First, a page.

20th Century Fox
The Hate U Give
Social injustices within the United States have become the norm. Finding your identity in a world of confusion is not an easy task, especially for a teenager. Growing up in a low-income area, and then going to school in predominantly white school, Amandla Stenberg plays a young high school girl facing cultural challenges on a day to day basis.
Starr Carter, who is played by Amandla Stenberg, is a popular kid that lives a normal teenage life while dealing with the pressures of high school. After witnessing the death of her beloved longtime friend Khalil, Carter has to find a way to speak on her pain while advocating for justice. Coming from the two different perspectives of her at home diversity to being one of the only minority at her school, she is now realizing what the double standard of the world is. She is torn between two different worlds after the incident takes place and decides to speak on what’s right.
The African American male that was shot and killed by the police during a standardized traffic stop couldn’t be more relatable to our society. Each day, news outlets cover the latest story on a young African American male who was brutally murdered by the police. It has become the norm of the minority community yet it hasn’t been brought to the box office type of setting. This movie has proven to be groundbreaking to represent the lives of the unspoken. The lives of those young black men who’ve had their lives taken away by those in a blue uniform.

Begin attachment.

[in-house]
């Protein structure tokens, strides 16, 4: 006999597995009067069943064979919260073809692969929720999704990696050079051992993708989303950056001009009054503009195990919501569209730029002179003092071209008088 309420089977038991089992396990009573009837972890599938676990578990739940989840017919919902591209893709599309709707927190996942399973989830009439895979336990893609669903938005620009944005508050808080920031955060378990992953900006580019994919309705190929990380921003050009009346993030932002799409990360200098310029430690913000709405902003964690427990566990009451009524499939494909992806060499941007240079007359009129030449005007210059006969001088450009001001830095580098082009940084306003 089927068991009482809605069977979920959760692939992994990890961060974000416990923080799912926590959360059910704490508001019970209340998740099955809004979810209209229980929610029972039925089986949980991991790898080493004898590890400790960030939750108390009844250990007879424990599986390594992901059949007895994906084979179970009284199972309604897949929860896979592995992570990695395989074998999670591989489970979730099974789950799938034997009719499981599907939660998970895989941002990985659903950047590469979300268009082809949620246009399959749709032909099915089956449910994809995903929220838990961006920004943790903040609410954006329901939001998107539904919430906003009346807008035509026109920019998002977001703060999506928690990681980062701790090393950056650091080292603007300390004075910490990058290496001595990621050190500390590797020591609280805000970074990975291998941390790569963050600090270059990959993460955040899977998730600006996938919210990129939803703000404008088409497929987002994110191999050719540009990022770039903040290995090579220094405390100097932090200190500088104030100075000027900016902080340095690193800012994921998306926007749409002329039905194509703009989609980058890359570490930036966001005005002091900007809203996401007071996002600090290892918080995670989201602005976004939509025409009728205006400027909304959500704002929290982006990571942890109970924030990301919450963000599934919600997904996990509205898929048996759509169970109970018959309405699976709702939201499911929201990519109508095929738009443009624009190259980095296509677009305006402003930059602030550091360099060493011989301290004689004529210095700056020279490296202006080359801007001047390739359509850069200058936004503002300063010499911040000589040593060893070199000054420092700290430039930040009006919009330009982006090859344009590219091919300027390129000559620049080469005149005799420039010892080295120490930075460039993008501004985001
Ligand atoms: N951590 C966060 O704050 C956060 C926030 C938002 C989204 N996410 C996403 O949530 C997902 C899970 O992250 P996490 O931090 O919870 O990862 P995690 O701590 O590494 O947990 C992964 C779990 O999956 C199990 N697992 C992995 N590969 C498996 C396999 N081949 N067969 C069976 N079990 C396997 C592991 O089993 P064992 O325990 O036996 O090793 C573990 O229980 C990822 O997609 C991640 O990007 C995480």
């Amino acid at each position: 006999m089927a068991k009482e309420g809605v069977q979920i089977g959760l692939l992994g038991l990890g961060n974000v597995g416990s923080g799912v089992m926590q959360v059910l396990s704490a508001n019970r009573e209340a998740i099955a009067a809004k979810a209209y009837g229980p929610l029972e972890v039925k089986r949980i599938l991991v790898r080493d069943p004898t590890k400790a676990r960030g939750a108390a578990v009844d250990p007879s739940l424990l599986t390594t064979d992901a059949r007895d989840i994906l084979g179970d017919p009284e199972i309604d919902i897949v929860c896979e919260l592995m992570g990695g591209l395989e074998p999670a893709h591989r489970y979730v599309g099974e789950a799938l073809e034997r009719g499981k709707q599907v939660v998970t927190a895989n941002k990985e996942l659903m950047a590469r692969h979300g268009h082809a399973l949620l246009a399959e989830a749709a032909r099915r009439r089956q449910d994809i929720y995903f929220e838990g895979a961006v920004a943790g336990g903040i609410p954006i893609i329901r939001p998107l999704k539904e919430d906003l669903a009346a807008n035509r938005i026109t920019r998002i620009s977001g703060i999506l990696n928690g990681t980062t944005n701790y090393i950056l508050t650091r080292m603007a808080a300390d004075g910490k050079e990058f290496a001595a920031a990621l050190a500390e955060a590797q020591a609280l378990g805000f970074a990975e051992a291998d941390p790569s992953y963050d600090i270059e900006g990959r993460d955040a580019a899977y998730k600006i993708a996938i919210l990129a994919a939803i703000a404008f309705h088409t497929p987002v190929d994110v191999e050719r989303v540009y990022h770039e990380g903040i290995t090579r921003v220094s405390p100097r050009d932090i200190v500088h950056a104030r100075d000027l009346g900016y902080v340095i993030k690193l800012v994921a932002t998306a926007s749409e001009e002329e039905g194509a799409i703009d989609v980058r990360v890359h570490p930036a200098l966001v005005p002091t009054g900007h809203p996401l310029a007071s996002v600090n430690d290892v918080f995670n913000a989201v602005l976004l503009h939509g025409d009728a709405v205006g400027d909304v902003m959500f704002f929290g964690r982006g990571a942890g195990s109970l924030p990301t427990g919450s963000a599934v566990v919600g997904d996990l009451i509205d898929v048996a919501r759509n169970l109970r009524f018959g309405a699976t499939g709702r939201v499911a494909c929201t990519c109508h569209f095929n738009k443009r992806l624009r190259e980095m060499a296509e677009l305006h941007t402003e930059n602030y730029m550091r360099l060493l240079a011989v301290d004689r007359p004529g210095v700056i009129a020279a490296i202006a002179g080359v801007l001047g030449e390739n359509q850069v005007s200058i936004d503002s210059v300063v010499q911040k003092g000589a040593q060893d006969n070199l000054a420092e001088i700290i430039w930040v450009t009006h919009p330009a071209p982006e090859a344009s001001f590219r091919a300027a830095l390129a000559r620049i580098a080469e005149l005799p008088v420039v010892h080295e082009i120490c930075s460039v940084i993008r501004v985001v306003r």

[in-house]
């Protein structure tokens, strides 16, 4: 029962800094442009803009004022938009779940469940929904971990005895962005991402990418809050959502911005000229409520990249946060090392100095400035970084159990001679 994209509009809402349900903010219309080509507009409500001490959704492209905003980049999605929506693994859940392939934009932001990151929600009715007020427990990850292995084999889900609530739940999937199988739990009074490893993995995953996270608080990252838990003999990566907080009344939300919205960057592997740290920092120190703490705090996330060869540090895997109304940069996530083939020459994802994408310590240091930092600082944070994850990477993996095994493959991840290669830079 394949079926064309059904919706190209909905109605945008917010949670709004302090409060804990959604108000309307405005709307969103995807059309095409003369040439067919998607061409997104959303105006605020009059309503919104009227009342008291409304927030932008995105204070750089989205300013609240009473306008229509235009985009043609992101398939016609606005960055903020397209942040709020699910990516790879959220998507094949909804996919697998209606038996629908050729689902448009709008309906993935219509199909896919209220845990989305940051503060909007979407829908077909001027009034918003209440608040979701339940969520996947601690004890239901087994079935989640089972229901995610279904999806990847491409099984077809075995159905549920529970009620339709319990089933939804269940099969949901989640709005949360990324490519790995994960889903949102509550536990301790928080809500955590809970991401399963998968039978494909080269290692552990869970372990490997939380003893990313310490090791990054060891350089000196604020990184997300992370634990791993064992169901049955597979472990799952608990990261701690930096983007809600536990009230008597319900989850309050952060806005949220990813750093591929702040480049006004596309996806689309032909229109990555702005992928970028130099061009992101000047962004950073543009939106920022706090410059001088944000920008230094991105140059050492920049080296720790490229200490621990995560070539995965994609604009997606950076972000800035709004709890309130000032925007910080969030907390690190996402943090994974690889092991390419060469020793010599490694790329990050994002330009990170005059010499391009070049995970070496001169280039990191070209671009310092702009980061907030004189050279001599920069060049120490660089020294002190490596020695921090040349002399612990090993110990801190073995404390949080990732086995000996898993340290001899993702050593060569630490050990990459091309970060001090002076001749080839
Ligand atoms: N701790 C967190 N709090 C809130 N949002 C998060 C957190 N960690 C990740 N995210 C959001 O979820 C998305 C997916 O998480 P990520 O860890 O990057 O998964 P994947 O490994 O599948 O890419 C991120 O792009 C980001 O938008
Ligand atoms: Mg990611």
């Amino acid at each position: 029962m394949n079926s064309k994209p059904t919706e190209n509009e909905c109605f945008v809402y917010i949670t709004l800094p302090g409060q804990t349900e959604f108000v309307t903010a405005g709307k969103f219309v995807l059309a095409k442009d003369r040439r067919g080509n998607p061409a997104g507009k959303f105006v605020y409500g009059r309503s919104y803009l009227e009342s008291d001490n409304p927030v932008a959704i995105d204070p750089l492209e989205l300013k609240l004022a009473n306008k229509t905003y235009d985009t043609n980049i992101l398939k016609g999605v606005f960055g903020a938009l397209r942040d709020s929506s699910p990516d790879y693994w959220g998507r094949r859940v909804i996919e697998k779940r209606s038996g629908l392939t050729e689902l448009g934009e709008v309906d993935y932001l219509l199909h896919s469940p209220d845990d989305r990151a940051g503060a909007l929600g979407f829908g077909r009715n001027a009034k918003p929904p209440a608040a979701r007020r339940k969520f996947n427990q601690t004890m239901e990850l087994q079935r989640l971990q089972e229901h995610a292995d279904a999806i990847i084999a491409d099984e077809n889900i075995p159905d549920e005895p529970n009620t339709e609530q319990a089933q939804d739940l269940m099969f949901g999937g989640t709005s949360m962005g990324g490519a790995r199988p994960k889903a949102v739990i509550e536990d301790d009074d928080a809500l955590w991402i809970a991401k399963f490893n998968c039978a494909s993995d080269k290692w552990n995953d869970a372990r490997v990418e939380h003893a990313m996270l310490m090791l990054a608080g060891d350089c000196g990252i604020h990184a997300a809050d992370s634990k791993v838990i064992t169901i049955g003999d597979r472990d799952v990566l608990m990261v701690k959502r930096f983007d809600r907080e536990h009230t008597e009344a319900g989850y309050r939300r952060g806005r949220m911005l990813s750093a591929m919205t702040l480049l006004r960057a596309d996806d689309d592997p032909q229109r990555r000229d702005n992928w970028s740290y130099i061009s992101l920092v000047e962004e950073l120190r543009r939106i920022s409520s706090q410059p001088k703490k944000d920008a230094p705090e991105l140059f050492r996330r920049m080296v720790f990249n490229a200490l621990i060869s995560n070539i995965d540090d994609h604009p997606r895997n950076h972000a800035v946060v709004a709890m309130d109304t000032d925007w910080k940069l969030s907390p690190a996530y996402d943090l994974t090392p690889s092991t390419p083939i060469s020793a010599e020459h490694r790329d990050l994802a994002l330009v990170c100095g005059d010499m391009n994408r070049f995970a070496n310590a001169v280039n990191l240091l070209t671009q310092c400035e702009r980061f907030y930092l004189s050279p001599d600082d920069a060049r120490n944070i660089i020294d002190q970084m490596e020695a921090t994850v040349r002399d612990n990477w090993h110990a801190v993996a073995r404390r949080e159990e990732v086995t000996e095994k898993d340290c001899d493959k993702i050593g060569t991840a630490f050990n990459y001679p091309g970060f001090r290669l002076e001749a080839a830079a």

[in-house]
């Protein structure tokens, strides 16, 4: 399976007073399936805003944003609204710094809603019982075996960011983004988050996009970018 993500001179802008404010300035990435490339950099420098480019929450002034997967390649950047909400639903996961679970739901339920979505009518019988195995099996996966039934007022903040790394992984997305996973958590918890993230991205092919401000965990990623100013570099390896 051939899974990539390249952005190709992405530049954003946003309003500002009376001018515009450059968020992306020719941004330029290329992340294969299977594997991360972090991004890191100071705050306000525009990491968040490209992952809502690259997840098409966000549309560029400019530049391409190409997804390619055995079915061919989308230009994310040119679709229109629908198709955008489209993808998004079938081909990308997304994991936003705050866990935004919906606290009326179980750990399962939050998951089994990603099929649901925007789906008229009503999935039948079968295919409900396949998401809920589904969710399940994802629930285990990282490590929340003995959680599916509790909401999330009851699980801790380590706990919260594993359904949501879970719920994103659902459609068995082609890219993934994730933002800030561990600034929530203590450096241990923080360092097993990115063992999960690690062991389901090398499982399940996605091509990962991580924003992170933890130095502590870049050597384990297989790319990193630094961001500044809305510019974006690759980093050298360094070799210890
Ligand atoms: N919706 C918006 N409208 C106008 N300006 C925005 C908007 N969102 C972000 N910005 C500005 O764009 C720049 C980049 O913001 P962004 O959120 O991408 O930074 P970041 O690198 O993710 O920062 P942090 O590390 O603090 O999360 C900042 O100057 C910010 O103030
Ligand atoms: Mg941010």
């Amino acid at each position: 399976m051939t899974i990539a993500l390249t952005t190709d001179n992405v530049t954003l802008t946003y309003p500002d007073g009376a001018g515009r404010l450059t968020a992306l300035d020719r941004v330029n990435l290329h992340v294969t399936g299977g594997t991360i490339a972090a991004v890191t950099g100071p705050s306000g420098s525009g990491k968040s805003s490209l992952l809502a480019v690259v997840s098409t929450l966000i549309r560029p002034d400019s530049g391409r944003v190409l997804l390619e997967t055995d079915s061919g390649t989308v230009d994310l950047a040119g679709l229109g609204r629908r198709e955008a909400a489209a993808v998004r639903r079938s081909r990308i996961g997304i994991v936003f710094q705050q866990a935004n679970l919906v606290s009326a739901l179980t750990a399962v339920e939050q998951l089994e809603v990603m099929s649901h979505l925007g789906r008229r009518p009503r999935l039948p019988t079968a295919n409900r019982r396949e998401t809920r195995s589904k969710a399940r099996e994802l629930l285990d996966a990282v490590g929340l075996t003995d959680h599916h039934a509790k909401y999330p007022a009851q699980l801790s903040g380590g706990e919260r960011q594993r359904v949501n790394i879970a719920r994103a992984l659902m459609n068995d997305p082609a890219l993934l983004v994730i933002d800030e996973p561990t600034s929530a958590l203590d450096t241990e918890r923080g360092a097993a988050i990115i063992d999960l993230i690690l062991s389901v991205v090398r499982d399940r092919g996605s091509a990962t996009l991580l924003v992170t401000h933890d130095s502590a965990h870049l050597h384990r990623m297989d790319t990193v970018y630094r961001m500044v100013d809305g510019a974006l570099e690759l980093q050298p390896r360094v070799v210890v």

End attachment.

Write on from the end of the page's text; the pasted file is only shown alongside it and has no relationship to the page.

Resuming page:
George Tillman Jr. was the African American director of this movie. He properly executed this film by being completely transparent with portraying the film to get a view of both sides of the story instead of the news version. Every character appropriately illustrated their roles, every scene correctly gave the audience the emotion associated with that specific moment, and every minute had its own story. This movie will hopefully lead to more big productions about social injustices in America instead of shying away from the truth that Africans Americans deal with daily.